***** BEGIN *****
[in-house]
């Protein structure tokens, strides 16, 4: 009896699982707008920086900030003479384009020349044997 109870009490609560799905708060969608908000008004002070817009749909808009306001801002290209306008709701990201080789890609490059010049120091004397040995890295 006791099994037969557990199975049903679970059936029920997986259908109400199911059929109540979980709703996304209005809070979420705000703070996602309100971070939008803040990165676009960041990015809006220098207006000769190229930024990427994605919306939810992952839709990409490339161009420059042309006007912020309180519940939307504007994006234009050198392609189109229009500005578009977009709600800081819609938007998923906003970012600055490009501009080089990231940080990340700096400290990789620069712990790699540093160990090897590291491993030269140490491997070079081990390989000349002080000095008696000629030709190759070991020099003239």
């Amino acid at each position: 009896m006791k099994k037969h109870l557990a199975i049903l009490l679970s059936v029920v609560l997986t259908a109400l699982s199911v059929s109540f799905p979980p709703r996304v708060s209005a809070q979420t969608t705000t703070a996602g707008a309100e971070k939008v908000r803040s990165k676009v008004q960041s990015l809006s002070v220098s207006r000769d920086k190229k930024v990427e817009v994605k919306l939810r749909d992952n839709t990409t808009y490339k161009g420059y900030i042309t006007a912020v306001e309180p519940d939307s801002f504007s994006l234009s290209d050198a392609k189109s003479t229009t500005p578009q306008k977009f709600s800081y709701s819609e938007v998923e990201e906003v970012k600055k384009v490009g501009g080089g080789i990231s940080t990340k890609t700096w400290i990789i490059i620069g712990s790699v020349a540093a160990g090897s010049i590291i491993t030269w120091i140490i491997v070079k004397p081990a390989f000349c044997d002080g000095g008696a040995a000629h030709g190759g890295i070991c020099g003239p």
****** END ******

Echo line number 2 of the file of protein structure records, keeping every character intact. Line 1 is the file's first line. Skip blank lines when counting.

């Protein structure tokens, strides 16, 4: 009896699982707008920086900030003479384009020349044997 109870009490609560799905708060969608908000008004002070817009749909808009306001801002290209306008709701990201080789890609490059010049120091004397040995890295 006791099994037969557990199975049903679970059936029920997986259908109400199911059929109540979980709703996304209005809070979420705000703070996602309100971070939008803040990165676009960041990015809006220098207006000769190229930024990427994605919306939810992952839709990409490339161009420059042309006007912020309180519940939307504007994006234009050198392609189109229009500005578009977009709600800081819609938007998923906003970012600055490009501009080089990231940080990340700096400290990789620069712990790699540093160990090897590291491993030269140490491997070079081990390989000349002080000095008696000629030709190759070991020099003239």